However, 2 new problems arose. First, the partition would only start up when the DVD was in the drive. Take the DVD out, and you’d get a black screen with the blinking cursor. Second, when going through the initial setup, when it asks if you want to transfer your account from another mac, it would freeze and then restart the welcome sequence. This would happen over and over again. I installed Vista on the other partition while I looked for answers.

Problem 1: OS X only starts when install DVD is in the drive. My first guess was that the partition wasn’t set to “active”. Used a utility in the “Ultimate Boot CD” to check, but unfortunately, it *was* already set to active. Went to go through the usual steps for setting a partition active through the Terminal on the install DVD, but now the Kalyway DVD was crashing with a kernel panic every time it started. iATKOS DVD was still booting, so I popped it in, started the installer, opened Terminal, went through the steps, restarted, and… still no go. It still needed the Kalyway DVD to be in the drive for the hard drive to boot. I was puzzled.

Solution: Saw a message in a forum which pointed to this page. First, I needed the “post install patch file” which there’s a link to in the “What you’ll need” section. I extracted the files to a USB memory stick, and then followed these instructions from the site:

The Bootfix patch

After reboot, if the system boots into Leopard fine, ignore this part and head to next section to setup multi boot. Otherwise, you might encounter blinking cursor or HFS+ Error, follow the steps below then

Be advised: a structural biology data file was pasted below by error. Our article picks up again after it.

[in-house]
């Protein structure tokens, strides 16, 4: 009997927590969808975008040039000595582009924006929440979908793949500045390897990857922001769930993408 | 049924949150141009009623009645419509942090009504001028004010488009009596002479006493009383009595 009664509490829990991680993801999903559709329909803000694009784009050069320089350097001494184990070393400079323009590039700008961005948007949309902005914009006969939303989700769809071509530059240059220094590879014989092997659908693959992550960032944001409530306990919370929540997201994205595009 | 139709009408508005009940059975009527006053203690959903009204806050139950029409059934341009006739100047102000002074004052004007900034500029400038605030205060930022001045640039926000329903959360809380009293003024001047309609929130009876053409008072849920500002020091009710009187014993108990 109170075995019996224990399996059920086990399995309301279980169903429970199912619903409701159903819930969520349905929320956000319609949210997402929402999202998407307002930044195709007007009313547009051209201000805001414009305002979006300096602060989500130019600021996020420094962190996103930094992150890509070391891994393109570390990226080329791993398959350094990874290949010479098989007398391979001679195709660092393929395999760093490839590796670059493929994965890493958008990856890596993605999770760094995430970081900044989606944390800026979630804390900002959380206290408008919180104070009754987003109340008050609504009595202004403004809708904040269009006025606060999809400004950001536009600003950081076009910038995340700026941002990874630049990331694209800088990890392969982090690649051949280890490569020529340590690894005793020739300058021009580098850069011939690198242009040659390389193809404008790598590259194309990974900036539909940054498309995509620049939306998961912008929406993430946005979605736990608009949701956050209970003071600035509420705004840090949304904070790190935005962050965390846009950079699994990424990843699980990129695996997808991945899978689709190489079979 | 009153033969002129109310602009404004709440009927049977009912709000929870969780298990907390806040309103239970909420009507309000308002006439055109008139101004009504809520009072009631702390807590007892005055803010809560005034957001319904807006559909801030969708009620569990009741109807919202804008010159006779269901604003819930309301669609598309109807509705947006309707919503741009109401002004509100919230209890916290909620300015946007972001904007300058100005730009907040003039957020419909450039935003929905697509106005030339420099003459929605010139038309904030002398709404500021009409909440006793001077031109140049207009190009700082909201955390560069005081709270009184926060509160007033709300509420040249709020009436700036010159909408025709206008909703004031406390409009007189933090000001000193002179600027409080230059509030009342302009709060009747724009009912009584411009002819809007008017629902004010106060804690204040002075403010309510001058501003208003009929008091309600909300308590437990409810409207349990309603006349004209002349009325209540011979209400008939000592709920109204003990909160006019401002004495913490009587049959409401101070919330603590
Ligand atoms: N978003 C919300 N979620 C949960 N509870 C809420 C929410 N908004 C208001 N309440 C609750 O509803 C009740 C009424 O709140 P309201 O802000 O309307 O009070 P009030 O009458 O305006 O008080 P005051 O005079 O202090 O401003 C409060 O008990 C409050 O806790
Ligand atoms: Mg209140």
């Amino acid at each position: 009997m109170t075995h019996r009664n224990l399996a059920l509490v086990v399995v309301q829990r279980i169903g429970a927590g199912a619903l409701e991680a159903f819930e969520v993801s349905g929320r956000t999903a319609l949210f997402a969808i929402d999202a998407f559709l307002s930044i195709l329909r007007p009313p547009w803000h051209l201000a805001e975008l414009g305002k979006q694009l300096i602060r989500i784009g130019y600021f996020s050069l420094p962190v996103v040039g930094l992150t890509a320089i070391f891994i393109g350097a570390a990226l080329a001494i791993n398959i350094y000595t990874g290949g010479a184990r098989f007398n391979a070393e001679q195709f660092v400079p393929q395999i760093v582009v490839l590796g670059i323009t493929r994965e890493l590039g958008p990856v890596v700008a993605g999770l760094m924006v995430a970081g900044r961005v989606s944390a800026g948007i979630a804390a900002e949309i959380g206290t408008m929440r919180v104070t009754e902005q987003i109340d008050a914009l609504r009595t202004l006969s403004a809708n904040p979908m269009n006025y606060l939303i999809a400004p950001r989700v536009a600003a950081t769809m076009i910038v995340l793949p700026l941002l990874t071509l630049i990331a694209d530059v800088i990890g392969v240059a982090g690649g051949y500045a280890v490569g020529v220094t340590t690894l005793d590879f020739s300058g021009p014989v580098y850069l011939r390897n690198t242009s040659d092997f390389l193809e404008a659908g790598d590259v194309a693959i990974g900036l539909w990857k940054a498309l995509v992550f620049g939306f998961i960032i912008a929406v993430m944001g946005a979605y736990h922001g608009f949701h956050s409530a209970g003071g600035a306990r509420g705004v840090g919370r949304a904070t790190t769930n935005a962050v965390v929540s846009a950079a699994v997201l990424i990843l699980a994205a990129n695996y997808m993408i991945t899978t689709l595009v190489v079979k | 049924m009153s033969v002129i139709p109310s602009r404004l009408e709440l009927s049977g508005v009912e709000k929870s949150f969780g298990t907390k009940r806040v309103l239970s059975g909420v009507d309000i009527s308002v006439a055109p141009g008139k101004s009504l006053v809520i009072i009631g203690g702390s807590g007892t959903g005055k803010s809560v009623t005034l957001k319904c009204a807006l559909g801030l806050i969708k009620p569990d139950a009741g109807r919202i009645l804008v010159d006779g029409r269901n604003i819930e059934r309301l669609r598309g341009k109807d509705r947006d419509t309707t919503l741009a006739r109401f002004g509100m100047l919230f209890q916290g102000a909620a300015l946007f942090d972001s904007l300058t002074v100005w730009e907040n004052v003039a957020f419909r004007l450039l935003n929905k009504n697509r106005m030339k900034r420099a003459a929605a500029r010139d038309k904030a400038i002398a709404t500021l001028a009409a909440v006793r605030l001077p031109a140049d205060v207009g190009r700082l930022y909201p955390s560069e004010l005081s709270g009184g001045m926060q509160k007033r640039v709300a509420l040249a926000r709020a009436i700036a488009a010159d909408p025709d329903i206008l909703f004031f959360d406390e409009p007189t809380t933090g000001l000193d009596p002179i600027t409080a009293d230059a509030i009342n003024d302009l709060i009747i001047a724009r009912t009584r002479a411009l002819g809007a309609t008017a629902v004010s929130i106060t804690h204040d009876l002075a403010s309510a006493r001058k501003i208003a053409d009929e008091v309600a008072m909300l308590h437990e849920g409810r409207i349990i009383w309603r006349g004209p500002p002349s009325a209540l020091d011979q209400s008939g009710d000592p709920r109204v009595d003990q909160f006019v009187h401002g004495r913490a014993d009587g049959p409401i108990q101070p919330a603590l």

If you install Leopard without Tiger first, the system might still boot into Windows instead or leave a system unbootable at all. Even the tboot loader trick(see below) wouldn’t work. In this case, you need to repair the installation and setup boot property for it.

  1. Reboot using the Leopard DVD, make sure the USB pen drive is connected.
  2. Open a terminal after everything finally loads.
  3. Find out what disk your leopard was installed on by issuing this command (my machine was rdisk0s2, will use rdiskXsY below, substitute accordingly)
    diskutil list
  4. Active the partition
    fdisk -e /dev/rdiskX
    fdisk: 0>update
    fdisk:*0> f Y
     Partition 2 marked active
    fdisk:*0> w Device could not be accessed exclusively.
    A reboot will be needed
    for changes to take effect. OK? [n] y
    Writing MBR at offset 0.
    fdisk: 0> q
  5. Now goto bootfix directory by typing:

    cd /Volumes/123/files/bootfix

    and do the following

    ./dd if=/usr/standalone/i386/boot1h of=/dev/rdiskXsY bs=512 count=1
    umount /Volumes/Leopard
    ./startupfiletool -v /dev/rdiskXsY /usr/standalone/i386/boot
    ./bless -device /dev/diskXsY -setBoot -verbose

reboot